Is Philippine President Duterte playing the United States and China?
This Tuesday, 1,400 US marines and navy servicement will train with 500 Filipino soldiers on Philippine soil, for the final time if President Rodrigo Duterte is to be taken at his word.
“You [the United States] are scheduled to hold war games again which China does not want. I will serve notice to you now, this will be the last military exercise,” he said during a visit to Vietnam on September 28.
The military exercises are to be accompanied by humanitarian and engineering projects.
Duterte’s statement caught two key cabinet secretaries off guard. “No, no, no, he did not say that at all,” Perfecto Yasay, Duterte’s foreign secretary, told reporters in Hanoi who had sought clarification.
The next day, the defence department issued this terse statement: “The DND will await further orders from President Rodrigo R. Duterte regarding the [armed forces’] exercises with the US forces. Defence secretary Delfin N. Lorenzana will discuss this with the president to seek more clarification and guidance. As stated earlier, all agreements and treaties with the US are still in effect. As to succeeding exercises, we will have to sit down with our US counterparts to discuss them.”
Since the US bases were kicked out of the former US colony 25 years ago, succeeding Philippine presidents have all sought to “normalise” relations with the premiere super power. Joseph Estrada – who had voted as senator to kick out the bases – backed a Visiting Forces Agreement that allowed several hundred US soldiers to be present in the country at any given time. Gloria Macapagal-Arroyo reeled in greater US support by siding with its war on terror. And Benigno Aquino III pushed for an Enhanced Defence Cooperation Agreement enabling the US to set up permanent military structures for their own use inside Philippine military camps.
Duterte sparks confusion with vow to scrap future US-Philippines war games, citing China’s opposition
In March this year, ahead of the presidential polls, both countries identified five military camps for this purpose. Among them was Fort Magsaysay, the biggest army camp used also for training.
During the presidential campaign, Duterte had kept his pivot to China and anti-US rhetoric in check. With victory in hand, Duterte cold-shouldered the US ambassador – even calling him “gay” – but warmed up to China’s envoy and made approving noises toward Russia’s overtures for wider relations.
The sudden sea change from the Philippine president has reaped both admiration and trepidation. Lauro Baja, the Philippines’ former permanent representative to the United Nations, doubted Duterte would abandon the country’s alliance with the US altogether.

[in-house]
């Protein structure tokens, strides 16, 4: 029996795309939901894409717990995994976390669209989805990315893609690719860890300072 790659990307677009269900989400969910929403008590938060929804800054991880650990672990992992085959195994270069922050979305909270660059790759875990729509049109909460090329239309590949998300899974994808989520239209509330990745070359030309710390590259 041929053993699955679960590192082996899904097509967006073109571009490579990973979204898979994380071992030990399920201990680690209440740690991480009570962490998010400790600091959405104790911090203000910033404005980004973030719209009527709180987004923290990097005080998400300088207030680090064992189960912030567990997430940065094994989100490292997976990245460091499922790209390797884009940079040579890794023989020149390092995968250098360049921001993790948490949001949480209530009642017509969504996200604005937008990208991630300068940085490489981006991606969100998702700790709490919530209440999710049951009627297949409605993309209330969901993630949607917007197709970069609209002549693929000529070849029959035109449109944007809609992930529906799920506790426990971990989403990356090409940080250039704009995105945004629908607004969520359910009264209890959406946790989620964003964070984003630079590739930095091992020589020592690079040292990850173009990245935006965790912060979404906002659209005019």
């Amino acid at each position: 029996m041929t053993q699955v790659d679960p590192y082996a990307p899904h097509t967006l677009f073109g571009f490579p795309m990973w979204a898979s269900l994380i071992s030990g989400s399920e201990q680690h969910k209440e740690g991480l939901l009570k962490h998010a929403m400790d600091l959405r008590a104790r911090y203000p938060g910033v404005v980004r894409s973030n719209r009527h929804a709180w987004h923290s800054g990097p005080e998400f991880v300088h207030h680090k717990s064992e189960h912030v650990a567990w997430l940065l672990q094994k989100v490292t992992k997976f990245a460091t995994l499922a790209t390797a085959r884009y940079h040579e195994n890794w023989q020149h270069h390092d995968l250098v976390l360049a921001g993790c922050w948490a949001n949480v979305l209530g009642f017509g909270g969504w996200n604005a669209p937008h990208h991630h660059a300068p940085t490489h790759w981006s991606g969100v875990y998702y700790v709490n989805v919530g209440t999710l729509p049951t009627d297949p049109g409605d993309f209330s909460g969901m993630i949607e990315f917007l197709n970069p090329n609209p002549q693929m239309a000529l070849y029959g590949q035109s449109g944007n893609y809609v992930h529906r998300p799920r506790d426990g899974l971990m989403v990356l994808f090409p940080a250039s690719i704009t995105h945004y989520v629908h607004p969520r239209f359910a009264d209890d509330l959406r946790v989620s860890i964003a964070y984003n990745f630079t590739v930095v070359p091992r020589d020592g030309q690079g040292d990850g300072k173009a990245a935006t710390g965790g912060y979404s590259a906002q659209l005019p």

“I don’t think so,” Baja told This Week in Asia. “He should have more sense ... he should know which side of his bread is buttered.” He said among the views that reached him from the presidential palace was that Duterte was using the prospect of closer relations with China and Russia as “a bargaining chip” with the US.
He said the military would probably try to dissuade Duterte from such a move “because the [Philippine armed forces] depend so much on the US for their military hardware and assistance. They have been networking with the US, which they don’t have with China or Russia.”
Teodoro Locsin, Jr., Duterte’s newly-appointed UN permanent representative, was optimistic the US would read beyond the harsh rhetoric because “the Americans are not irrational people. They really study, they think.”
The US had reacted mildly to Duterte’s move to cozy up to the rival powers by saying it had “no objections if he wants to establish diplomatic relations with Russia and China”, noted Locsin, a former congressman who once served as legal counsel and speech-writer for the late President Corazon Aquino.
“When you sit down with American policy makers, they have no idea what their strategic interest [in Asia] is. During the cold war, they were very clear what they wanted – the containment of communism, the spread of free enterprise and free trade in which it was assumed America always had the leading role.
“Now, they don’t know.”
A stock market analyst said Duterte was playing one superpower against the other. By annoying Washington, Manila would be able to convince Beijing to sit down and perhaps offer infrastructure projects such as a railway in the south. Then, the analyst said, Duterte would “go back to the US and say, what will you offer me?”
He described the situation as a “lover’s quarrel” and added: “I’m not convinced he’s really going to switch sides. He’s just playing them [Americans].” He said the drivers of the Philippine economy were American companies in business process outsourcing.
Over in California, however, lawyer Rodel Rodis who holds dual citizenship found Duterte’s unorthodox moves “very worrisome because the pivot [to China] is becoming very clear”.
“I think it’s real,” Rodis, the national president of US Pinoys for Good Governance, said. He cited Duterte’s “unprovoked attacks on the US ambassador, his constant referrals to atrocities committed [by the US] more than a hundred years ago”.
Rodis’s group was recently accused by the presidential palace of plotting to oust Duterte. Rodis denied this to This Week in Asia and said wrong information had reached the palace. He said the group had discussed options from asking Duterte to tone down his anti-US rhetoric to telling him to resign. In the end, they decided to buy Duterte a jet ski “to help him fulfil his campaign pledge to jet ski to Scarborough Shoal to plant a Philippine flag” in defiance of China’s efforts to build a fortress there.